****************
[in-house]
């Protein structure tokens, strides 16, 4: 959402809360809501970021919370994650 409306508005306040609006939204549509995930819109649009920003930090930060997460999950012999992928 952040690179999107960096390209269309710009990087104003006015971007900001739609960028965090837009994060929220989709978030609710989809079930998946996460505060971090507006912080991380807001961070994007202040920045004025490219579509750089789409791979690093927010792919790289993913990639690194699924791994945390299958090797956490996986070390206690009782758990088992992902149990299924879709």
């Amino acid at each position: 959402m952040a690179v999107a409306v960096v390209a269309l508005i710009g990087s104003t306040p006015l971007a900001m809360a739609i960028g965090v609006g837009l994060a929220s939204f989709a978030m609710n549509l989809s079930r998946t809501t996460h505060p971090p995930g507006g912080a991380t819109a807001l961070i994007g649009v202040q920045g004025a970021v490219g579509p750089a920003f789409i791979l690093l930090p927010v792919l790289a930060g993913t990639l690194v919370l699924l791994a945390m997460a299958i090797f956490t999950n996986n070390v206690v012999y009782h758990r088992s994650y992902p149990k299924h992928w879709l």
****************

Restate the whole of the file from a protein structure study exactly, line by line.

[in-house]
């Protein structure tokens, strides 16, 4: 959402809360809501970021919370994650 409306508005306040609006939204549509995930819109649009920003930090930060997460999950012999992928 952040690179999107960096390209269309710009990087104003006015971007900001739609960028965090837009994060929220989709978030609710989809079930998946996460505060971090507006912080991380807001961070994007202040920045004025490219579509750089789409791979690093927010792919790289993913990639690194699924791994945390299958090797956490996986070390206690009782758990088992992902149990299924879709």
């Amino acid at each position: 959402m952040a690179v999107a409306v960096v390209a269309l508005i710009g990087s104003t306040p006015l971007a900001m809360a739609i960028g965090v609006g837009l994060a929220s939204f989709a978030m609710n549509l989809s079930r998946t809501t996460h505060p971090p995930g507006g912080a991380t819109a807001l961070i994007g649009v202040q920045g004025a970021v490219g579509p750089a920003f789409i791979l690093l930090p927010v792919l790289a930060g993913t990639l690194v919370l699924l791994a945390m997460a299958i090797f956490t999950n996986n070390v206690v012999y009782h758990r088992s994650y992902p149990k299924h992928w879709l």